Relapse remains the major obstacle to cure in leukemia. Why do some patients relapse, while others are cured? The ability to predict response, and intervene with alternative therapies before frank relapse occurs, can potentially optimize therapy, and potentially change the natural history of a particular patient?s disease. We will use AML as a model disease to demonstrate the power of the detection of measurable residual disease (MRD) and gene expression signatures in predicting treatment response. For these studies we will use archival and prospective samples from U.S. Intergroup studies so that we can accurately associate genetic changes with clinical characteristics and outcomes.
In Aim 1 we will develop and test a new sequencing method, duplex sequencing, which can detect a mutation at a frequency of one mutant allele in a background of a million wild type alleles.
In Aim 2, we will test three gene expression signatures head to head in predicting short and long- term treatment response, and discover pathways different in the response groups that may be future targets of drug therapy.
In Aim 3, we will apply the above genetic tests to the allogeneic transplant setting, to predict relapse following non-myeloablative transplantation (and hence, direct abortive therapy). Our lab has had considerable success in using similar tools in CML and ALL, and indeed, MRD detection in these diseases have evolved to a surrogate for outcome in clinical trials. We likewise believe that in AML these aims will eventually allow us to predict outcome prior to therapy, pick therapies based on likely pathways responsible for the predicted unfavorable response, then monitor MRD, changing therapy early if the kinetics of MRD clearance are suboptimal.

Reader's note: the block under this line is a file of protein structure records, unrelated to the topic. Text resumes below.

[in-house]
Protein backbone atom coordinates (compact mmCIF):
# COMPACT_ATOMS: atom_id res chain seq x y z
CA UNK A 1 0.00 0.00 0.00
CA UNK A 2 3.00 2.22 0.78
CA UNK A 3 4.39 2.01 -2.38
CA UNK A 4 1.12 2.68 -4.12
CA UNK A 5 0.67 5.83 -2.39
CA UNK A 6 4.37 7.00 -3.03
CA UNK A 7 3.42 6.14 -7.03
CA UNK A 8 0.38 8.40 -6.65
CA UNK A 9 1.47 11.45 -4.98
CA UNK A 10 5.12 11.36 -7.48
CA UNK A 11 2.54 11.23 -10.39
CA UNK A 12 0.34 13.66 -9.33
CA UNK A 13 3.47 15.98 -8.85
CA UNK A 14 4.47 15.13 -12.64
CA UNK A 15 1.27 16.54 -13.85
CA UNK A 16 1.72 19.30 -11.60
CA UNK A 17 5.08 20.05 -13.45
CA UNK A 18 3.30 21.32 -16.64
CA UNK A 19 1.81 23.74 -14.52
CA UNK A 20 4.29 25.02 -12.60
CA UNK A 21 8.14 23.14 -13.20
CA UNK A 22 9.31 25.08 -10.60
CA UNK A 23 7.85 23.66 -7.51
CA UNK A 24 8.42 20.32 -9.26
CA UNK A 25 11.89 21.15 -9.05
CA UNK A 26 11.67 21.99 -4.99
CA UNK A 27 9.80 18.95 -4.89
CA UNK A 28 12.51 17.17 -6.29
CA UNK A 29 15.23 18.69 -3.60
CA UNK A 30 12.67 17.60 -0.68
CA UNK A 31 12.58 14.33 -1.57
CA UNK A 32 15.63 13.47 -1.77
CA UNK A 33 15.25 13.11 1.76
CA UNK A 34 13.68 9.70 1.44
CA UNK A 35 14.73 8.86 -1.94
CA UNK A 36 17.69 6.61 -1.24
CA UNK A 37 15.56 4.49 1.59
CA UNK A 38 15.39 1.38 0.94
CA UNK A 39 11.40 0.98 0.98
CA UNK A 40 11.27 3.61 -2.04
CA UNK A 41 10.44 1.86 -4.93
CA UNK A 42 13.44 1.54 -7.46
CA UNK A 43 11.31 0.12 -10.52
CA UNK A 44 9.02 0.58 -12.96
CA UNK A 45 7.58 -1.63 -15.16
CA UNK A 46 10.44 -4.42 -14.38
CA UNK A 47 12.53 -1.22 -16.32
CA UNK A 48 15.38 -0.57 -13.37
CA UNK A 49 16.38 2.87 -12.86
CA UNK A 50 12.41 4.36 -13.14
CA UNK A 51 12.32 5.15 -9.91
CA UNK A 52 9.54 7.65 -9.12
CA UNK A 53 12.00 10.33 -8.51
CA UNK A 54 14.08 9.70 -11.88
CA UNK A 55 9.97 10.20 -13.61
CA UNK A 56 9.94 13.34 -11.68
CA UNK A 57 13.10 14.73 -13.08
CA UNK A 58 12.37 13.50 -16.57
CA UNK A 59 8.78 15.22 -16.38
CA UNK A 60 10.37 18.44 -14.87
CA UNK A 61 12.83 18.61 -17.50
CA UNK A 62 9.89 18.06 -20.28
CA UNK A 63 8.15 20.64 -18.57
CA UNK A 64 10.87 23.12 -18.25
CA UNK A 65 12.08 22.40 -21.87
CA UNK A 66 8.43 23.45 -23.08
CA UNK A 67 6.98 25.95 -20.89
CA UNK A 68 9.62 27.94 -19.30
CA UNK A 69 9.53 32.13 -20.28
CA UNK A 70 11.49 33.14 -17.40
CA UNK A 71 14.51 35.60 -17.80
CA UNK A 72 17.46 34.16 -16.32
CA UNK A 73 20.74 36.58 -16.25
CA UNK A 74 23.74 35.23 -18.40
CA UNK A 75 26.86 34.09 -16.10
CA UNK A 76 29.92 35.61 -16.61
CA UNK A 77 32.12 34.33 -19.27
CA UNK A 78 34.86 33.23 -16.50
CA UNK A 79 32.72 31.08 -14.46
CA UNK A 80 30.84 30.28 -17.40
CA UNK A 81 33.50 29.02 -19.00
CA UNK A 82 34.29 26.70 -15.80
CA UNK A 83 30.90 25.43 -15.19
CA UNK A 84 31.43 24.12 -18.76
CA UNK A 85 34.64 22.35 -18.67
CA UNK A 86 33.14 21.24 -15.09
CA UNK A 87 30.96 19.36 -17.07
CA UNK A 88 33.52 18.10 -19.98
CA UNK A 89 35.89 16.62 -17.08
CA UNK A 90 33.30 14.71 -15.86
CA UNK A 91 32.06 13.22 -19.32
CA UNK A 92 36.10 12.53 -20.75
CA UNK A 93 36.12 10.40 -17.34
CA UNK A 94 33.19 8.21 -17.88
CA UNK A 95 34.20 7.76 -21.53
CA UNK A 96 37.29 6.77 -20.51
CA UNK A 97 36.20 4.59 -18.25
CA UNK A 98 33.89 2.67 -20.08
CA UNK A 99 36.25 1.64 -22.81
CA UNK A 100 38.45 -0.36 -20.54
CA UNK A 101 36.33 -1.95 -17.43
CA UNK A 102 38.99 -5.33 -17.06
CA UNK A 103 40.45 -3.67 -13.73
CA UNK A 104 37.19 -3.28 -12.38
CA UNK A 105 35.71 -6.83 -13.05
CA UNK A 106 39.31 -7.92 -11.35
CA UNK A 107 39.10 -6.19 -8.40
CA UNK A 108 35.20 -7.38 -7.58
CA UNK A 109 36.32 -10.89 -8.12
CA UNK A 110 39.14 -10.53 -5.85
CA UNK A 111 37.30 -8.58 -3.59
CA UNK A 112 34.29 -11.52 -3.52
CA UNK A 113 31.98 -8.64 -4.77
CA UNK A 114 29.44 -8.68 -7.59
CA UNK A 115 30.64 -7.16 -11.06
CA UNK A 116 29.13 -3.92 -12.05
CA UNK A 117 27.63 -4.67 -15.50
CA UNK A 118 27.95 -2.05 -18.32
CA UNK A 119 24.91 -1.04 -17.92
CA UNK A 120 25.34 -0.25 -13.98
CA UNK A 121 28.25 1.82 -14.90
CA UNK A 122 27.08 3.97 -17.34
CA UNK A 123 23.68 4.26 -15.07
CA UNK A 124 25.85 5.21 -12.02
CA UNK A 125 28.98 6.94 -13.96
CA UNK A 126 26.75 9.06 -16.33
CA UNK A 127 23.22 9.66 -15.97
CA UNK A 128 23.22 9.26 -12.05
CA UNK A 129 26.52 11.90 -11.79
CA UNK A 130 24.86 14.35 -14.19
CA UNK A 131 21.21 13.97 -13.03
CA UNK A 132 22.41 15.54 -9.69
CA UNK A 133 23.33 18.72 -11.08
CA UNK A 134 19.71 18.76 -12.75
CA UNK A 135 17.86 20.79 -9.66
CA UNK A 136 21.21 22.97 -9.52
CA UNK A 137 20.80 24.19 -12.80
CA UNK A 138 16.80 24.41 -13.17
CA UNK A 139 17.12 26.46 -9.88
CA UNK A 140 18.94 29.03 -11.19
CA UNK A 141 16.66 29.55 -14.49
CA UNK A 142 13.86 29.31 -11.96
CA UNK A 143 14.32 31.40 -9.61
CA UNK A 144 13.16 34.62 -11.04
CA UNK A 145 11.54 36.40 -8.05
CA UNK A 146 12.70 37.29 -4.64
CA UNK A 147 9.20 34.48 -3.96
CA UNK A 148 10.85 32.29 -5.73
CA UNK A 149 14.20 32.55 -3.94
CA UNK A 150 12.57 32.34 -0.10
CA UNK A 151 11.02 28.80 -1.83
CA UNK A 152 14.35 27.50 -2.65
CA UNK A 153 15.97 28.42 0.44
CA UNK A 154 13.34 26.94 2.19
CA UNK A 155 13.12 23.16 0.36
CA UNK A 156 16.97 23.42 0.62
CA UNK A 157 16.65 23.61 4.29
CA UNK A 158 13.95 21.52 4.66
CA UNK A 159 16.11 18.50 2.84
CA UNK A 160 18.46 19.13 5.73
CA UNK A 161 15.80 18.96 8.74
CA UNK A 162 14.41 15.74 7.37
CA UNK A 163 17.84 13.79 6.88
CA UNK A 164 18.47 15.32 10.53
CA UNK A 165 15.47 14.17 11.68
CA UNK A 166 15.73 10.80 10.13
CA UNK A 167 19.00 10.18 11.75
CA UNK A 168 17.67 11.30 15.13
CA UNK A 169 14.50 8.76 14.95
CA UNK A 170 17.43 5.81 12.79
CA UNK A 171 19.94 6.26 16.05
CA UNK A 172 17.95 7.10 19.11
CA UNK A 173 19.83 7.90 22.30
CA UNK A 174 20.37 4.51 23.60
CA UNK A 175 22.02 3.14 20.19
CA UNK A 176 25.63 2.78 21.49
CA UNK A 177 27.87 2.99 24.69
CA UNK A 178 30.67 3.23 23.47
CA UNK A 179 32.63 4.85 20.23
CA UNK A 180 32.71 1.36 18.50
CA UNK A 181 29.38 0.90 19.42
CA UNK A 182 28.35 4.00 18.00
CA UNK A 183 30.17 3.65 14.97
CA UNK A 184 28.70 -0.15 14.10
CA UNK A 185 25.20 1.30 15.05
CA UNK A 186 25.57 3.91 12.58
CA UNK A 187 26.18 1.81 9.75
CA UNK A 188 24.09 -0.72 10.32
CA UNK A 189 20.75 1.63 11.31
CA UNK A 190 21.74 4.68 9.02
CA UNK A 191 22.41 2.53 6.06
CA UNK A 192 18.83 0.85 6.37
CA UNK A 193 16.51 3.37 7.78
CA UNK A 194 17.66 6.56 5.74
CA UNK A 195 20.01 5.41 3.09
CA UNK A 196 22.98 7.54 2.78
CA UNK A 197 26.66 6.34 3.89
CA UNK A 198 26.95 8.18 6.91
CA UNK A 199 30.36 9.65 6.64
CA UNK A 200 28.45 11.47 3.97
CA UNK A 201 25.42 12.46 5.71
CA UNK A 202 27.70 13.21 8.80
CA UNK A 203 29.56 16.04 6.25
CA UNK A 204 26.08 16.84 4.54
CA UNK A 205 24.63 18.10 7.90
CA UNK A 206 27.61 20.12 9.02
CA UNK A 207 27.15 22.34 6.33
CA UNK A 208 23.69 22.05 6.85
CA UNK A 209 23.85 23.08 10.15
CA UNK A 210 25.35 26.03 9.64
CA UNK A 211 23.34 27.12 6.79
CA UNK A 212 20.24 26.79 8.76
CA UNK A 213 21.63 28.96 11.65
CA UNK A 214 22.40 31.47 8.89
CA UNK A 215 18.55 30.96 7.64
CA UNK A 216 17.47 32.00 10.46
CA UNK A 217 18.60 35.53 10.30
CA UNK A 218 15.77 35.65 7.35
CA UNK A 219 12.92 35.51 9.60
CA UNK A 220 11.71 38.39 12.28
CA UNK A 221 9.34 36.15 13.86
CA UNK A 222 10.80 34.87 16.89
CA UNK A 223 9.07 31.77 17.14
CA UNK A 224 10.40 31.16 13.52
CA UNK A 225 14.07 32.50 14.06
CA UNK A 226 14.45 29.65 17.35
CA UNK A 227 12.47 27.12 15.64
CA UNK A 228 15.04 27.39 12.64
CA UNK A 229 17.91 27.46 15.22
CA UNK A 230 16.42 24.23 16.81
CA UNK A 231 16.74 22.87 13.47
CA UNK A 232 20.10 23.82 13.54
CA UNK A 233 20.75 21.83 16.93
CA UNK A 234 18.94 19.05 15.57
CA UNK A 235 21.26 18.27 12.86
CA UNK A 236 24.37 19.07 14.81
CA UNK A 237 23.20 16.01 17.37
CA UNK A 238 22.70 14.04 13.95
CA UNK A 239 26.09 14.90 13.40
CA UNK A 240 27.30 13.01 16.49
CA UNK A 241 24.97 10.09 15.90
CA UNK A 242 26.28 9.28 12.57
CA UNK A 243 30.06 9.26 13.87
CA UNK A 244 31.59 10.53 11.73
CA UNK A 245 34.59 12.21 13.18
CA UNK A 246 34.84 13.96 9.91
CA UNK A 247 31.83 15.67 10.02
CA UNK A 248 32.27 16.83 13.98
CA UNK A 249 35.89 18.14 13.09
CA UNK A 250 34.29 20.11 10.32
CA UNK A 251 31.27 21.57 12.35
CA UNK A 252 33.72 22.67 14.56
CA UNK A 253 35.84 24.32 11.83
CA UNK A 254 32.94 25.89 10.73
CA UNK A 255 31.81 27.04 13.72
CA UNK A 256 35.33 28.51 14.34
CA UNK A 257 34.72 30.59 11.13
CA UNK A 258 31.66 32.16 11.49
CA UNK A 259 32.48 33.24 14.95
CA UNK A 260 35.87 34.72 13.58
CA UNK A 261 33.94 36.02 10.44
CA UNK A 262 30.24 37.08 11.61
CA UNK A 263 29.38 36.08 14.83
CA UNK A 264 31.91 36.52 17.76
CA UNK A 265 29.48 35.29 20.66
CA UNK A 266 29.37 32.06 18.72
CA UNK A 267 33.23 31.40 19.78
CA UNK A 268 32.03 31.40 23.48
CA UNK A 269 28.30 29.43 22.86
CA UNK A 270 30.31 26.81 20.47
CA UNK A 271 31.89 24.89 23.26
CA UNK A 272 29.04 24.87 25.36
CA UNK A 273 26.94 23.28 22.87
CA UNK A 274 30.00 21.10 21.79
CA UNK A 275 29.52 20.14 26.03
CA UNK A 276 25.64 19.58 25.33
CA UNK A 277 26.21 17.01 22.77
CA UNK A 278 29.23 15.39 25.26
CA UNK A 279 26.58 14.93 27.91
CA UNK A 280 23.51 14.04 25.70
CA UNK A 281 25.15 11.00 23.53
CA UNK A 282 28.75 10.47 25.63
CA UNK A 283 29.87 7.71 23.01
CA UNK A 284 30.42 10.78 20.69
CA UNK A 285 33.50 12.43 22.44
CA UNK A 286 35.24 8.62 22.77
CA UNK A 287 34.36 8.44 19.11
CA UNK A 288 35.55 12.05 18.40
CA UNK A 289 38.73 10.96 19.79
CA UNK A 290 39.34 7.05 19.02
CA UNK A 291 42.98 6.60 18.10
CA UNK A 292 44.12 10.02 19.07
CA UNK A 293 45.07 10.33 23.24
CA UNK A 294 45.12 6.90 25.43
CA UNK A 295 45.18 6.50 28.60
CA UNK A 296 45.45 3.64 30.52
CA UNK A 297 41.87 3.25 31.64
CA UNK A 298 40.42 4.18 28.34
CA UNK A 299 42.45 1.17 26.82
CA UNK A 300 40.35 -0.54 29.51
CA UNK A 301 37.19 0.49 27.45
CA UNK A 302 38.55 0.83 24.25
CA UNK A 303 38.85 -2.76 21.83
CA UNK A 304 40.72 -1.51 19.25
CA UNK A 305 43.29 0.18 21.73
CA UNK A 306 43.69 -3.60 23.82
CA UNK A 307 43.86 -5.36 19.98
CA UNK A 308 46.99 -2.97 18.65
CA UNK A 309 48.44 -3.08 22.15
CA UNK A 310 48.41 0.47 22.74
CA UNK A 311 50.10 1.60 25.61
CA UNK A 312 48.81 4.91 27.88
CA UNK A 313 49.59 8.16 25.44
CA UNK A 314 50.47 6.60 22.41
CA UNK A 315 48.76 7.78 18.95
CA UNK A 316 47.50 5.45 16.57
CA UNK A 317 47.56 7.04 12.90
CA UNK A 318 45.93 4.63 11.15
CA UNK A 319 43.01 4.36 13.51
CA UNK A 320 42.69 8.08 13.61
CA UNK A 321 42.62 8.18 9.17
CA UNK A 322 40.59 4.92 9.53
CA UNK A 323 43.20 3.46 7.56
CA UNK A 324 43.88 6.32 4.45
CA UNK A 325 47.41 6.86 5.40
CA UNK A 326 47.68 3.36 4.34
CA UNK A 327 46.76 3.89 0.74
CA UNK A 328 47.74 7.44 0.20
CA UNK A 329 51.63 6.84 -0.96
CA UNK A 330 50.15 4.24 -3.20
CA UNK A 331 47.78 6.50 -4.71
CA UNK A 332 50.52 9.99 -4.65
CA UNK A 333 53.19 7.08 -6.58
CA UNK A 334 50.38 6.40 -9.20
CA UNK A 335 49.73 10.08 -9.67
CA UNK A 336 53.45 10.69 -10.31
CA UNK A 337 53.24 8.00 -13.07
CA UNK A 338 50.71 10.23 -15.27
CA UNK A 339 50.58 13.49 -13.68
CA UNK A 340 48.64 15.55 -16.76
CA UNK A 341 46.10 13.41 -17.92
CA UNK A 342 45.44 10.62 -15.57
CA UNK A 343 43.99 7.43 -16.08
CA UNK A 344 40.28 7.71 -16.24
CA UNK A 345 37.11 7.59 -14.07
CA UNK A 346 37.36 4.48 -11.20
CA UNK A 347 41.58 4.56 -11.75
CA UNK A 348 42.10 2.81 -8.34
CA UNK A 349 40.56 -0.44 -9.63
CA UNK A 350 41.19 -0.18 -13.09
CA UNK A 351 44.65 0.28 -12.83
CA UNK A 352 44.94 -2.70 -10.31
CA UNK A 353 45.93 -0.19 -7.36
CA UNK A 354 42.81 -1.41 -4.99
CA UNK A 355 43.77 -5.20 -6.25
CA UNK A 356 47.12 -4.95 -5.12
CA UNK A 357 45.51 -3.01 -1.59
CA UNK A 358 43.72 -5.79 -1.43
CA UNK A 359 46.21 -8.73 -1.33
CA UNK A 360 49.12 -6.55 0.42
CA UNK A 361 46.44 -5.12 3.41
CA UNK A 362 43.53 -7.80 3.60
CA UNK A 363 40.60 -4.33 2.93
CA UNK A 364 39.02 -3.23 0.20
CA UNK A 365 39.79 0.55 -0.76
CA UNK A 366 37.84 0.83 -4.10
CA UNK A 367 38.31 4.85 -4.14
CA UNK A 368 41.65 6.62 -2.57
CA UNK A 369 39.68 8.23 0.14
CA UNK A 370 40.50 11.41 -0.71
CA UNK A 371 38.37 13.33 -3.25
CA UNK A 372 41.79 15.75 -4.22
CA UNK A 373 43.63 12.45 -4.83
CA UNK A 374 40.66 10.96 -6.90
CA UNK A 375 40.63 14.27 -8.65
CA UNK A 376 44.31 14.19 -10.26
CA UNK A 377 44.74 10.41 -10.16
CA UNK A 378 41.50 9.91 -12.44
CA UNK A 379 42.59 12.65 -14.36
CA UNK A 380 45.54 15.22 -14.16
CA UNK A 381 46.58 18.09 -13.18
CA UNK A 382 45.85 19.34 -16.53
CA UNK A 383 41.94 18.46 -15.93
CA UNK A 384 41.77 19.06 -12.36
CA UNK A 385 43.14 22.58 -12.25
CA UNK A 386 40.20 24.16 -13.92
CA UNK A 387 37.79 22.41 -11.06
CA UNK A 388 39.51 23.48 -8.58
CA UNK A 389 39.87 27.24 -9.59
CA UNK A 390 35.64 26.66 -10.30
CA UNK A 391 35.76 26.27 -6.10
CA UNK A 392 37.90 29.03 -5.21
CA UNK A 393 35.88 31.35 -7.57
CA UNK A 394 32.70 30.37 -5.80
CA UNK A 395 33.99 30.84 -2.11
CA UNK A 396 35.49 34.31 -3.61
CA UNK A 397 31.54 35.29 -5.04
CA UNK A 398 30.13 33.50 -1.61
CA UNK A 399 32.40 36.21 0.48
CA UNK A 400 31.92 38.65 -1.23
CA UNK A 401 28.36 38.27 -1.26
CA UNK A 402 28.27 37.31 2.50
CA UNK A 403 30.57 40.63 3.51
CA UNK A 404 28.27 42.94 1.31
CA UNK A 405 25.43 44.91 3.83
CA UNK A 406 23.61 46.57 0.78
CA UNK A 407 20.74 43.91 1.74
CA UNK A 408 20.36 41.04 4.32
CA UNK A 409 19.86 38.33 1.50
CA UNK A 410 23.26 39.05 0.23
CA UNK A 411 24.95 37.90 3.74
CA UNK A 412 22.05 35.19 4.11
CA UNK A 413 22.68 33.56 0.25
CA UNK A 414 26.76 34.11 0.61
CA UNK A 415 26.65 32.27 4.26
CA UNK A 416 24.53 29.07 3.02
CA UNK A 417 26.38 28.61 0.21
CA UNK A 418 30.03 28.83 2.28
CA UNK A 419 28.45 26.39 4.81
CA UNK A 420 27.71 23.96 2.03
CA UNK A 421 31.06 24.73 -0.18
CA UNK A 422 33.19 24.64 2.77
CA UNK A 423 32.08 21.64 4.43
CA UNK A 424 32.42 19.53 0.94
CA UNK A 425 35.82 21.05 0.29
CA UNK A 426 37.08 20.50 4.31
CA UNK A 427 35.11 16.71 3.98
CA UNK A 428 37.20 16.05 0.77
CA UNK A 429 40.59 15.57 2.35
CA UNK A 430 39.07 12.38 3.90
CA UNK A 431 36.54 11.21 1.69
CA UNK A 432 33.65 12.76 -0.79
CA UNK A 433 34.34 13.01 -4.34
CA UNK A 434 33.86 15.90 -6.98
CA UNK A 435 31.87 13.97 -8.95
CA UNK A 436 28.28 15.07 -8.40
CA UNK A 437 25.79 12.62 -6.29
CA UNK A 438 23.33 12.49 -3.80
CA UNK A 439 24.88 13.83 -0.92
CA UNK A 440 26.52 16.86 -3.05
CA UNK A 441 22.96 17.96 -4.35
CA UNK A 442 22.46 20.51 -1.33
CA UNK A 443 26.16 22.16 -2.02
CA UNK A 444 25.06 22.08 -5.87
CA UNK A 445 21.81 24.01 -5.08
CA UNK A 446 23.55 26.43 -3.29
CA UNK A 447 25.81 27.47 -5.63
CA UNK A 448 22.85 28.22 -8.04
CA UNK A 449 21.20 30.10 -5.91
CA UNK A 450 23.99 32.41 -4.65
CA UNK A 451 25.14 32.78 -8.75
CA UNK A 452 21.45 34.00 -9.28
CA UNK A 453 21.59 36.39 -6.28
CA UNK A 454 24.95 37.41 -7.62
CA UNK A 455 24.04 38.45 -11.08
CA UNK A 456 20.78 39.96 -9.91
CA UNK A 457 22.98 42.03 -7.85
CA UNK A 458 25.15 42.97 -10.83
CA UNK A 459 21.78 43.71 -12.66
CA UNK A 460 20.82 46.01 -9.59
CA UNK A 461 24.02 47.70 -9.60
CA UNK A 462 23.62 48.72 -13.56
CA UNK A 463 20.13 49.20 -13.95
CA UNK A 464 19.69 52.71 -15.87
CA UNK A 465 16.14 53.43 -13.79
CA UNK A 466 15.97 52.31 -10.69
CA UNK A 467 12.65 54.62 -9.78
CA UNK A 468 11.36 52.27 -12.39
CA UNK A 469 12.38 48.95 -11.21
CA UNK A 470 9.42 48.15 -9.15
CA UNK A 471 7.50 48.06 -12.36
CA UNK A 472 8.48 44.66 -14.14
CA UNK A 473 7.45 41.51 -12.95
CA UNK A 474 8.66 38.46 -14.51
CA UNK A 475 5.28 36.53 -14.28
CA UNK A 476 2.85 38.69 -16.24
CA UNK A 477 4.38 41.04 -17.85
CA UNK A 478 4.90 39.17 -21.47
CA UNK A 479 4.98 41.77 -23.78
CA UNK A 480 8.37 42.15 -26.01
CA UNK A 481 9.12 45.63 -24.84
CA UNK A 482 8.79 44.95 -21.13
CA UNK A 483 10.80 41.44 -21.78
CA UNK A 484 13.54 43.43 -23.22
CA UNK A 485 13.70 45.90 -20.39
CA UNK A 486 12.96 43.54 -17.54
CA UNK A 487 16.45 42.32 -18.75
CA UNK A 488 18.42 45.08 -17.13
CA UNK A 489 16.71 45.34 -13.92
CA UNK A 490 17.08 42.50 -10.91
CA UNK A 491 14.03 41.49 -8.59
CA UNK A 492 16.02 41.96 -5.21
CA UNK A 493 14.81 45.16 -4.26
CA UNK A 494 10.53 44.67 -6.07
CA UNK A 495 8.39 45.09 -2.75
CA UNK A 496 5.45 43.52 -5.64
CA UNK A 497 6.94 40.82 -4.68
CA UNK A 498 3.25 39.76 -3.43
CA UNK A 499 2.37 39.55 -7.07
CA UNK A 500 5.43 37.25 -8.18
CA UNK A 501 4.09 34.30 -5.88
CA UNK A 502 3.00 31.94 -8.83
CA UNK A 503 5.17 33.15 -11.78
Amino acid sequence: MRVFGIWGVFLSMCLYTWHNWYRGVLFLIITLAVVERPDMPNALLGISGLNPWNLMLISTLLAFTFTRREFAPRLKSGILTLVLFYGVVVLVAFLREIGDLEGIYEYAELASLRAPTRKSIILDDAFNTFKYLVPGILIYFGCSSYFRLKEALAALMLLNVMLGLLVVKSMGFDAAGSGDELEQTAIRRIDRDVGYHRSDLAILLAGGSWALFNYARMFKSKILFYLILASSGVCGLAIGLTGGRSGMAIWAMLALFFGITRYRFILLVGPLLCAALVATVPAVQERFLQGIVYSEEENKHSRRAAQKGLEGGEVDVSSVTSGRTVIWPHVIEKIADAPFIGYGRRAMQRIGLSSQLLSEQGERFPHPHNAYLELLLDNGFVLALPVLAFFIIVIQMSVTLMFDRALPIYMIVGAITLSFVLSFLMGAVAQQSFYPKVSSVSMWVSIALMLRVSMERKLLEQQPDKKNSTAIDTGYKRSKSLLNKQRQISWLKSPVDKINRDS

Measurable residual disease (MRD) has been shown to predict relapse in several types of leukemia. However, there is a pressing need to improve MRD methods in acute myeloid leukemia (AML). The accurate ability to assess MRD will allow patients at high risk of relapse to change to more innovative therapy, and will potentially allow clinical studies to be dramatically shortened, using MRD as a surrogate marker of long-term response (this has been done in chronic myeloid leukemia, and will soon be done in acute lymphoblastic leukemia). Lessons learned from this project will be directly transferable to studies of other common cancers.
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